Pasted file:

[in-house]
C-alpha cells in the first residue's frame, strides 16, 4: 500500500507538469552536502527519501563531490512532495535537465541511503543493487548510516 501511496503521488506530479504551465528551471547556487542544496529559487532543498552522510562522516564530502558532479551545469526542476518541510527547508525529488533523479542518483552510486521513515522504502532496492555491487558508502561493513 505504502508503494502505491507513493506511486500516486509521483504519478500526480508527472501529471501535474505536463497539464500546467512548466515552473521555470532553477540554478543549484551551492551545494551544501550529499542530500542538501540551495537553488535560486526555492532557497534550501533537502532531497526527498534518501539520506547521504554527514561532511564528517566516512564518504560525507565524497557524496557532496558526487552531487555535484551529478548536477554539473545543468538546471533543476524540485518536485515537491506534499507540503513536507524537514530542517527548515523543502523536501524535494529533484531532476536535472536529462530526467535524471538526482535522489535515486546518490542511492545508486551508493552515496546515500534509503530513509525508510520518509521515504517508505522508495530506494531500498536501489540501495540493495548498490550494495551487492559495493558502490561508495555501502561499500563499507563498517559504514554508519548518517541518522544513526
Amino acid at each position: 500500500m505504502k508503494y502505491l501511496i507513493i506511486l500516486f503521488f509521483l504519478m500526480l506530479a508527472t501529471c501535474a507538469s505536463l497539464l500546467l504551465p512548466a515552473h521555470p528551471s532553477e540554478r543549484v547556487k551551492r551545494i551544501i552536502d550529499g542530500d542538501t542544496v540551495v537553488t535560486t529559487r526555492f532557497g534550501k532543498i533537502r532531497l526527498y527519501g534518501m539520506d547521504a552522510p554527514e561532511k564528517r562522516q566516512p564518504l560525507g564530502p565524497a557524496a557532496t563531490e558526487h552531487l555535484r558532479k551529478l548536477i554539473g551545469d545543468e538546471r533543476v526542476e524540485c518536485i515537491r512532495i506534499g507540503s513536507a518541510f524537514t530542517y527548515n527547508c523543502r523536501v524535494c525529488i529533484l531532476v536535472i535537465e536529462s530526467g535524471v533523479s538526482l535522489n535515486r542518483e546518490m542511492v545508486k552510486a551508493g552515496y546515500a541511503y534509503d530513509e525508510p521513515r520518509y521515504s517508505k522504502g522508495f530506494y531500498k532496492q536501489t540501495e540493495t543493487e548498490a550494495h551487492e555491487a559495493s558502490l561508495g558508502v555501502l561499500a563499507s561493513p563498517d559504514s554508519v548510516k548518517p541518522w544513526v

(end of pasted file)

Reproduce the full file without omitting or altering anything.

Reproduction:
[in-house]
C-alpha cells in the first residue's frame, strides 16, 4: 500500500507538469552536502527519501563531490512532495535537465541511503543493487548510516 501511496503521488506530479504551465528551471547556487542544496529559487532543498552522510562522516564530502558532479551545469526542476518541510527547508525529488533523479542518483552510486521513515522504502532496492555491487558508502561493513 505504502508503494502505491507513493506511486500516486509521483504519478500526480508527472501529471501535474505536463497539464500546467512548466515552473521555470532553477540554478543549484551551492551545494551544501550529499542530500542538501540551495537553488535560486526555492532557497534550501533537502532531497526527498534518501539520506547521504554527514561532511564528517566516512564518504560525507565524497557524496557532496558526487552531487555535484551529478548536477554539473545543468538546471533543476524540485518536485515537491506534499507540503513536507524537514530542517527548515523543502523536501524535494529533484531532476536535472536529462530526467535524471538526482535522489535515486546518490542511492545508486551508493552515496546515500534509503530513509525508510520518509521515504517508505522508495530506494531500498536501489540501495540493495548498490550494495551487492559495493558502490561508495555501502561499500563499507563498517559504514554508519548518517541518522544513526
Amino acid at each position: 500500500m505504502k508503494y502505491l501511496i507513493i506511486l500516486f503521488f509521483l504519478m500526480l506530479a508527472t501529471c501535474a507538469s505536463l497539464l500546467l504551465p512548466a515552473h521555470p528551471s532553477e540554478r543549484v547556487k551551492r551545494i551544501i552536502d550529499g542530500d542538501t542544496v540551495v537553488t535560486t529559487r526555492f532557497g534550501k532543498i533537502r532531497l526527498y527519501g534518501m539520506d547521504a552522510p554527514e561532511k564528517r562522516q566516512p564518504l560525507g564530502p565524497a557524496a557532496t563531490e558526487h552531487l555535484r558532479k551529478l548536477i554539473g551545469d545543468e538546471r533543476v526542476e524540485c518536485i515537491r512532495i506534499g507540503s513536507a518541510f524537514t530542517y527548515n527547508c523543502r523536501v524535494c525529488i529533484l531532476v536535472i535537465e536529462s530526467g535524471v533523479s538526482l535522489n535515486r542518483e546518490m542511492v545508486k552510486a551508493g552515496y546515500a541511503y534509503d530513509e525508510p521513515r520518509y521515504s517508505k522504502g522508495f530506494y531500498k532496492q536501489t540501495e540493495t543493487e548498490a550494495h551487492e555491487a559495493s558502490l561508495g558508502v555501502l561499500a563499507s561493513p563498517d559504514s554508519v548510516k548518517p541518522w544513526v